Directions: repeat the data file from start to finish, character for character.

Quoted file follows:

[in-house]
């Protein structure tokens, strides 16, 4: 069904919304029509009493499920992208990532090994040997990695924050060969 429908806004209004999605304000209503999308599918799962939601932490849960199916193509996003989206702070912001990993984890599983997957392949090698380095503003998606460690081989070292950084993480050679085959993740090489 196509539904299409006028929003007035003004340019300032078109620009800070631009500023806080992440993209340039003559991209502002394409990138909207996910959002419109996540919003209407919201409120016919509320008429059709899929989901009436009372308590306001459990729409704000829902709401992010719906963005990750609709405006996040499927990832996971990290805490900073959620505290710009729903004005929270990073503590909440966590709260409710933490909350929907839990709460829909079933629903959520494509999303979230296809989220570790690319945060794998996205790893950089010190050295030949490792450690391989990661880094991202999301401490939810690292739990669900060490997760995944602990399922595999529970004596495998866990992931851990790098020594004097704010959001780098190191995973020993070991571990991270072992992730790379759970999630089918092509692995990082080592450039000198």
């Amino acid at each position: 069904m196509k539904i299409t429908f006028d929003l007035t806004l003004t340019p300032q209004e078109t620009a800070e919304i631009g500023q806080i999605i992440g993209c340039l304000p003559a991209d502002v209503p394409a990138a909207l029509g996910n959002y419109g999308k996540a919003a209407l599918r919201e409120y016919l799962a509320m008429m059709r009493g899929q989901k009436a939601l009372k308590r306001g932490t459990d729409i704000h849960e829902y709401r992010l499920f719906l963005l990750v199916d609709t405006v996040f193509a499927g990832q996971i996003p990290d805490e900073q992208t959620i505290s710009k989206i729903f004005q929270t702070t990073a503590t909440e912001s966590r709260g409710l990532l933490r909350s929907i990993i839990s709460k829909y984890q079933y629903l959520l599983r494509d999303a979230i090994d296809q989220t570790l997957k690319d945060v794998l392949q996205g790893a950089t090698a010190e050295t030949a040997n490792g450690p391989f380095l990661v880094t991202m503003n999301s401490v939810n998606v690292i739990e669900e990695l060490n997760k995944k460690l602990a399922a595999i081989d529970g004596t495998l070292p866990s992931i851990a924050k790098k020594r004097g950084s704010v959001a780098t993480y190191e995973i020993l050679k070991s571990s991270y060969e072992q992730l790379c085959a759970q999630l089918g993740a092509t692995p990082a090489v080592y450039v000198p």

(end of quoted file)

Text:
[in-house]
């Protein structure tokens, strides 16, 4: 069904919304029509009493499920992208990532090994040997990695924050060969 429908806004209004999605304000209503999308599918799962939601932490849960199916193509996003989206702070912001990993984890599983997957392949090698380095503003998606460690081989070292950084993480050679085959993740090489 196509539904299409006028929003007035003004340019300032078109620009800070631009500023806080992440993209340039003559991209502002394409990138909207996910959002419109996540919003209407919201409120016919509320008429059709899929989901009436009372308590306001459990729409704000829902709401992010719906963005990750609709405006996040499927990832996971990290805490900073959620505290710009729903004005929270990073503590909440966590709260409710933490909350929907839990709460829909079933629903959520494509999303979230296809989220570790690319945060794998996205790893950089010190050295030949490792450690391989990661880094991202999301401490939810690292739990669900060490997760995944602990399922595999529970004596495998866990992931851990790098020594004097704010959001780098190191995973020993070991571990991270072992992730790379759970999630089918092509692995990082080592450039000198």
């Amino acid at each position: 069904m196509k539904i299409t429908f006028d929003l007035t806004l003004t340019p300032q209004e078109t620009a800070e919304i631009g500023q806080i999605i992440g993209c340039l304000p003559a991209d502002v209503p394409a990138a909207l029509g996910n959002y419109g999308k996540a919003a209407l599918r919201e409120y016919l799962a509320m008429m059709r009493g899929q989901k009436a939601l009372k308590r306001g932490t459990d729409i704000h849960e829902y709401r992010l499920f719906l963005l990750v199916d609709t405006v996040f193509a499927g990832q996971i996003p990290d805490e900073q992208t959620i505290s710009k989206i729903f004005q929270t702070t990073a503590t909440e912001s966590r709260g409710l990532l933490r909350s929907i990993i839990s709460k829909y984890q079933y629903l959520l599983r494509d999303a979230i090994d296809q989220t570790l997957k690319d945060v794998l392949q996205g790893a950089t090698a010190e050295t030949a040997n490792g450690p391989f380095l990661v880094t991202m503003n999301s401490v939810n998606v690292i739990e669900e990695l060490n997760k995944k460690l602990a399922a595999i081989d529970g004596t495998l070292p866990s992931i851990a924050k790098k020594r004097g950084s704010v959001a780098t993480y190191e995973i020993l050679k070991s571990s991270y060969e072992q992730l790379c085959a759970q999630l089918g993740a092509t692995p990082a090489v080592y450039v000198p």